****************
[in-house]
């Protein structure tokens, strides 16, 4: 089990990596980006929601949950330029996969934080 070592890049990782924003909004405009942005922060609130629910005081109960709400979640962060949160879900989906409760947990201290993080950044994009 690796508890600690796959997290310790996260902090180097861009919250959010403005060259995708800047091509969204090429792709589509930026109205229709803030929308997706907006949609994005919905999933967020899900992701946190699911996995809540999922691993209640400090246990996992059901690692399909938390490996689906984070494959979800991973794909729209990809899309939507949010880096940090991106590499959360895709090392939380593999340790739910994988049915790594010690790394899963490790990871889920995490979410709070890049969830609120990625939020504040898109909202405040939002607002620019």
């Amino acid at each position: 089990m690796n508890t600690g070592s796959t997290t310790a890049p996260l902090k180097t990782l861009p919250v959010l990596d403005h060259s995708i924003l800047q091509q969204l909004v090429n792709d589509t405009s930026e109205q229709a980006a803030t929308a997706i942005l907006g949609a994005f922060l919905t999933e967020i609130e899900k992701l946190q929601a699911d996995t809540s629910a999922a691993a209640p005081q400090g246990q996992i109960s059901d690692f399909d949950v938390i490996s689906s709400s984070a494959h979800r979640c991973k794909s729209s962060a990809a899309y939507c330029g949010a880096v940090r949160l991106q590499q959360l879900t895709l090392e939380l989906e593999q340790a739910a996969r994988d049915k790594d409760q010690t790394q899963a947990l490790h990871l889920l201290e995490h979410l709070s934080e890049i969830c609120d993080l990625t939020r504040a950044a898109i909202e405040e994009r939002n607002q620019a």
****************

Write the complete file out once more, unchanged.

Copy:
[in-house]
């Protein structure tokens, strides 16, 4: 089990990596980006929601949950330029996969934080 070592890049990782924003909004405009942005922060609130629910005081109960709400979640962060949160879900989906409760947990201290993080950044994009 690796508890600690796959997290310790996260902090180097861009919250959010403005060259995708800047091509969204090429792709589509930026109205229709803030929308997706907006949609994005919905999933967020899900992701946190699911996995809540999922691993209640400090246990996992059901690692399909938390490996689906984070494959979800991973794909729209990809899309939507949010880096940090991106590499959360895709090392939380593999340790739910994988049915790594010690790394899963490790990871889920995490979410709070890049969830609120990625939020504040898109909202405040939002607002620019």
């Amino acid at each position: 089990m690796n508890t600690g070592s796959t997290t310790a890049p996260l902090k180097t990782l861009p919250v959010l990596d403005h060259s995708i924003l800047q091509q969204l909004v090429n792709d589509t405009s930026e109205q229709a980006a803030t929308a997706i942005l907006g949609a994005f922060l919905t999933e967020i609130e899900k992701l946190q929601a699911d996995t809540s629910a999922a691993a209640p005081q400090g246990q996992i109960s059901d690692f399909d949950v938390i490996s689906s709400s984070a494959h979800r979640c991973k794909s729209s962060a990809a899309y939507c330029g949010a880096v940090r949160l991106q590499q959360l879900t895709l090392e939380l989906e593999q340790a739910a996969r994988d049915k790594d409760q010690t790394q899963a947990l490790h990871l889920l201290e995490h979410l709070s934080e890049i969830c609120d993080l990625t939020r504040a950044a898109i909202e405040e994009r939002n607002q620019a």